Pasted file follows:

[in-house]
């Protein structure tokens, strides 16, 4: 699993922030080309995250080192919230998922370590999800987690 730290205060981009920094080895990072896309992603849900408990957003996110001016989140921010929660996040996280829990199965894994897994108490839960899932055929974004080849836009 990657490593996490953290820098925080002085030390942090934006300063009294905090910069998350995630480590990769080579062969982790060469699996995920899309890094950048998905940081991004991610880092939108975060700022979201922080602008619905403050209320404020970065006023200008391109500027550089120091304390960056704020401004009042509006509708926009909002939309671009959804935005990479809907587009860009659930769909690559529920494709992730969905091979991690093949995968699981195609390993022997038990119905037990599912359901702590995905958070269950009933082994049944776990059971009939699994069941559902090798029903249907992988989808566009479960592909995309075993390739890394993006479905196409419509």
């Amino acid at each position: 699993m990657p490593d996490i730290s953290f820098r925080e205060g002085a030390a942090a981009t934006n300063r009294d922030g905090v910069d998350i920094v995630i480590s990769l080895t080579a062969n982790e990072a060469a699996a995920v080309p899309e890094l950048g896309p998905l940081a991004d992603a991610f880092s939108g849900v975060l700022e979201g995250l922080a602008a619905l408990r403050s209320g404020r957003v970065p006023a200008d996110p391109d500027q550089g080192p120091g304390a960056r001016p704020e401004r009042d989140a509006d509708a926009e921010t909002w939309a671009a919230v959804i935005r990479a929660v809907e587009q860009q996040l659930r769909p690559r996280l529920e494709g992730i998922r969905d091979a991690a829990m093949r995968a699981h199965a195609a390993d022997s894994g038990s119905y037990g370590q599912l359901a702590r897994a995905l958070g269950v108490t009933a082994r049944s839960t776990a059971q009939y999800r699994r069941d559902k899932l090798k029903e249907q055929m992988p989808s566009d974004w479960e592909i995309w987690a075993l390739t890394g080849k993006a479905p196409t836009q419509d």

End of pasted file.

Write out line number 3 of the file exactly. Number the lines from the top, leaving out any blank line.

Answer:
């Amino acid at each position: 699993m990657p490593d996490i730290s953290f820098r925080e205060g002085a030390a942090a981009t934006n300063r009294d922030g905090v910069d998350i920094v995630i480590s990769l080895t080579a062969n982790e990072a060469a699996a995920v080309p899309e890094l950048g896309p998905l940081a991004d992603a991610f880092s939108g849900v975060l700022e979201g995250l922080a602008a619905l408990r403050s209320g404020r957003v970065p006023a200008d996110p391109d500027q550089g080192p120091g304390a960056r001016p704020e401004r009042d989140a509006d509708a926009e921010t909002w939309a671009a919230v959804i935005r990479a929660v809907e587009q860009q996040l659930r769909p690559r996280l529920e494709g992730i998922r969905d091979a991690a829990m093949r995968a699981h199965a195609a390993d022997s894994g038990s119905y037990g370590q599912l359901a702590r897994a995905l958070g269950v108490t009933a082994r049944s839960t776990a059971q009939y999800r699994r069941d559902k899932l090798k029903e249907q055929m992988p989808s566009d974004w479960e592909i995309w987690a075993l390739t890394g080849k993006a479905p196409t836009q419509d």